For companies wrapping hundreds or thousands of pallets annually, determining the amount of stretch film usage and the average stretch rate is important to understanding costs. Below are two step-by-step stretch wrap calculations and a video to determine stretch film usage and stretch rates.
Determine Stretch Film Usage
We recommend figuring the amount of film usage per pallet and then multiplying the amount of stretch film used per pallet times the number of pallets per week.
To determine the amount of film being used per pallet, it is important to know the number of revolutions it takes around a pallet to secure the load. This is true whether applying by hand or machine.
In the video below we are using a pallet that requires a total of 11 revolutions to secure the load. The pallet dimensions are 48″x48″x63″.
Step 1 – Determine the amount of film used each revolution.
48″ per side x 4 sides = 192 inches of film used per revolution
Step 2 – Convert Inches of film used per revolution to ft.
192″ ÷ 12″ = 16 ft. per revolution
Step 3 – Multiple the number of revolutions by the amount of film used each revolution
11 revolutions x 16 ft. per revolution = 176 ft. of stretch film used per pallet.
The last step is determining the number of pallets going out per day or week and multiplying it by the amount of film used each pallet. The final number will give an accurate amount of stretch film footage needed per given time period.
Determine Stretch Film Stretch Rate
Grasping the amount of stretch rate consistently obtained by employees wrapping by hand or by machine application is essential in understanding stretch film cost. The step-by-step guide below will explain how to determine the stretch rate obtained.
Step 1 – Using an easily visible marker, make a 10-inch line on stretch film unraveled from the roll. Be sure to put the line at least 2-4 ft. away from the end of the stretch film.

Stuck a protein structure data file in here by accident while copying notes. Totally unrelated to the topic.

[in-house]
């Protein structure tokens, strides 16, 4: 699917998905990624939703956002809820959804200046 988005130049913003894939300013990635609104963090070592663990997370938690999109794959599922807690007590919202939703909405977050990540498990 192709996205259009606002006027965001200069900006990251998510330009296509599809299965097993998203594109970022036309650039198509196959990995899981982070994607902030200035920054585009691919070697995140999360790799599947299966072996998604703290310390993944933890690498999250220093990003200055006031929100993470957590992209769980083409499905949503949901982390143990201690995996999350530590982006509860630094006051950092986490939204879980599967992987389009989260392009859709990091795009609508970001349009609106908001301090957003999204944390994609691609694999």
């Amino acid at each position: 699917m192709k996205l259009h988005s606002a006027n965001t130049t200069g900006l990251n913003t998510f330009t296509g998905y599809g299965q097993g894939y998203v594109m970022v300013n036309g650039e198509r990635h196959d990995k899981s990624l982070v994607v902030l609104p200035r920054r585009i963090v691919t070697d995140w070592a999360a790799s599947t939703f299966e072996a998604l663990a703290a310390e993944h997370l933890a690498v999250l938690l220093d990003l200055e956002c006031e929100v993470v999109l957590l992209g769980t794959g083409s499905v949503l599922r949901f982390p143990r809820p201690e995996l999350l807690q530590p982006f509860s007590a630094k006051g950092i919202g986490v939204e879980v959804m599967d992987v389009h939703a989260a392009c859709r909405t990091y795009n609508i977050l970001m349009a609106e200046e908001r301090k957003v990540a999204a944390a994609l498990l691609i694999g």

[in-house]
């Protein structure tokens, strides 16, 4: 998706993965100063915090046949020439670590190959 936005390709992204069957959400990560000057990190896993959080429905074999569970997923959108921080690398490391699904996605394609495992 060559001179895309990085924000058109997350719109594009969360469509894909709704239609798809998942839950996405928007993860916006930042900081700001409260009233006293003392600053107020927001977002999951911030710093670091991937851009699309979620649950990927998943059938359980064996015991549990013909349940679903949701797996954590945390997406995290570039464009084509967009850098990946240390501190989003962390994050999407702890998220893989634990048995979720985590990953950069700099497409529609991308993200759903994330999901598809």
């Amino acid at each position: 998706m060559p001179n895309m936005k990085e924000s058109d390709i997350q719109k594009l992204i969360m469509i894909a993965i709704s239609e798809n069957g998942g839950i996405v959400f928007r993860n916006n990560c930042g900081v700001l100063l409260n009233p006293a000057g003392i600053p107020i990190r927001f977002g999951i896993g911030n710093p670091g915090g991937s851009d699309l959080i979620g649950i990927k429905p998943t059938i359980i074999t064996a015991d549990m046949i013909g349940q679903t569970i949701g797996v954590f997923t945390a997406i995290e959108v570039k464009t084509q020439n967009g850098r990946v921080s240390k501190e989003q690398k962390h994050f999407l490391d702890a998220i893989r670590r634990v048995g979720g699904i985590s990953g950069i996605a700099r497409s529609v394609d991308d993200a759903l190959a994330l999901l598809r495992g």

Step 2 – Tie the film to a pallet and begin wrapping the pallet as normal. After a few revolutions, re-measure the line and write down the new length.
Step 3 – Use the formula below to determine the amount of stretch.
Line Size After Stretch – Line Size Before Stretch ÷ Line Size Before Stretch
Example: If the line size before stretching is 10 inches and after stretching is 22 inches the formula would be as below.
22 – 10 = 12 ÷ 10 = 1.2 or 120% stretch.
Step 4 – Use the formula below to determine the amount of ft per roll with an average stretch rate.
1 + Stretch Rate Obtained x Ft. per roll of film.
Example: Standard Machine rolls are 5000 ft. long and hand rolls are 1500 ft. see the two examples below.
1 + 1.20 = 2.20 x 5000′ = 11,000 ft.
1 + 1.20 = 2.20 x 1500′ = 3,300 ft.
Once the post-stretched roll length is determined and the film usage is known, purchasers can make accurate forecasts in film ordering and film savings. Below is the formula.
Formula to Determine Film Usage For a Specified Period
Number of pallets wrapped each week x Ft. of stretch film used each pallet
Example: 40 pallets wrapped per week x 176 ft. of film used per pallet = 7,040 ft. of stretch film used weekly
Stretch film footage used weekly ÷ Post-stretched Roll Length
Example: 7,040′ of stretch film used ÷ 3,300′ Hand Stretch Film Rolls at 120% stretch = 2.13 rolls used per week at a 120% stretch rate.
The amount of stretch obtained when applying the film is a massive factor in the overall cost of film and usage. Typically, most hand applications reach 100% – 150% maximum stretch. Stretch wrap machines with a pre-stretched head can consistently obtain 225% – 250% stretch. In the example above, the 3,300′ hand stretch film roll would have been 5,250′ long with 250% stretch.
If you have any questions about reducing stretch film costs or usage, feel free to call us at 1-800-441-5090 or shop online at www.uspackagingandwrapping.com.